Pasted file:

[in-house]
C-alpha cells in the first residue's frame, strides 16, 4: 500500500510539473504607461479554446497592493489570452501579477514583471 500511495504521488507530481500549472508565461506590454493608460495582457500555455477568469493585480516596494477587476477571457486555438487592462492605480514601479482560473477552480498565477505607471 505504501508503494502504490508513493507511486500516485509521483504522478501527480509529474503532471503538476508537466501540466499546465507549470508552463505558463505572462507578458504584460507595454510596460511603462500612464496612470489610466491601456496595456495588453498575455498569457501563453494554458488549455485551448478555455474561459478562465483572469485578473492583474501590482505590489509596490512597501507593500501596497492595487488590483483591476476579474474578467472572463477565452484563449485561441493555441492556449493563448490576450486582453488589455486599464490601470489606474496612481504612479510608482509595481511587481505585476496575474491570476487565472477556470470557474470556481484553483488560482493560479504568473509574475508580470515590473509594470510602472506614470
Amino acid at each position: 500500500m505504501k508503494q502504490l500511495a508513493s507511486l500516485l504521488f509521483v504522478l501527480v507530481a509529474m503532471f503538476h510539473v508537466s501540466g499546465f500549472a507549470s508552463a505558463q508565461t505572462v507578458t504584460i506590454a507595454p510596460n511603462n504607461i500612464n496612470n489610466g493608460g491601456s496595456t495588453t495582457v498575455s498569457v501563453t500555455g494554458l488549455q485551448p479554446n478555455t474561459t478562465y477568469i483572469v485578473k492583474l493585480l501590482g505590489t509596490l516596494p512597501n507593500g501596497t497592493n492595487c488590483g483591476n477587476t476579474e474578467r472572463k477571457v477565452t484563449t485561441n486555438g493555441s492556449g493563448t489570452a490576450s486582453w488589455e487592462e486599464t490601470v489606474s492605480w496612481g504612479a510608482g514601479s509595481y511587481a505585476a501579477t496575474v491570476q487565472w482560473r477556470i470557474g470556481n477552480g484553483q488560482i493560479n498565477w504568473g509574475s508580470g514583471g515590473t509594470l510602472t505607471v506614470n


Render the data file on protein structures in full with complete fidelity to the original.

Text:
[in-house]
C-alpha cells in the first residue's frame, strides 16, 4: 500500500510539473504607461479554446497592493489570452501579477514583471 500511495504521488507530481500549472508565461506590454493608460495582457500555455477568469493585480516596494477587476477571457486555438487592462492605480514601479482560473477552480498565477505607471 505504501508503494502504490508513493507511486500516485509521483504522478501527480509529474503532471503538476508537466501540466499546465507549470508552463505558463505572462507578458504584460507595454510596460511603462500612464496612470489610466491601456496595456495588453498575455498569457501563453494554458488549455485551448478555455474561459478562465483572469485578473492583474501590482505590489509596490512597501507593500501596497492595487488590483483591476476579474474578467472572463477565452484563449485561441493555441492556449493563448490576450486582453488589455486599464490601470489606474496612481504612479510608482509595481511587481505585476496575474491570476487565472477556470470557474470556481484553483488560482493560479504568473509574475508580470515590473509594470510602472506614470
Amino acid at each position: 500500500m505504501k508503494q502504490l500511495a508513493s507511486l500516485l504521488f509521483v504522478l501527480v507530481a509529474m503532471f503538476h510539473v508537466s501540466g499546465f500549472a507549470s508552463a505558463q508565461t505572462v507578458t504584460i506590454a507595454p510596460n511603462n504607461i500612464n496612470n489610466g493608460g491601456s496595456t495588453t495582457v498575455s498569457v501563453t500555455g494554458l488549455q485551448p479554446n478555455t474561459t478562465y477568469i483572469v485578473k492583474l493585480l501590482g505590489t509596490l516596494p512597501n507593500g501596497t497592493n492595487c488590483g483591476n477587476t476579474e474578467r472572463k477571457v477565452t484563449t485561441n486555438g493555441s492556449g493563448t489570452a490576450s486582453w488589455e487592462e486599464t490601470v489606474s492605480w496612481g504612479a510608482g514601479s509595481y511587481a505585476a501579477t496575474v491570476q487565472w482560473r477556470i470557474g470556481n477552480g484553483q488560482i493560479n498565477w504568473g509574475s508580470g514583471g515590473t509594470l510602472t505607471v506614470n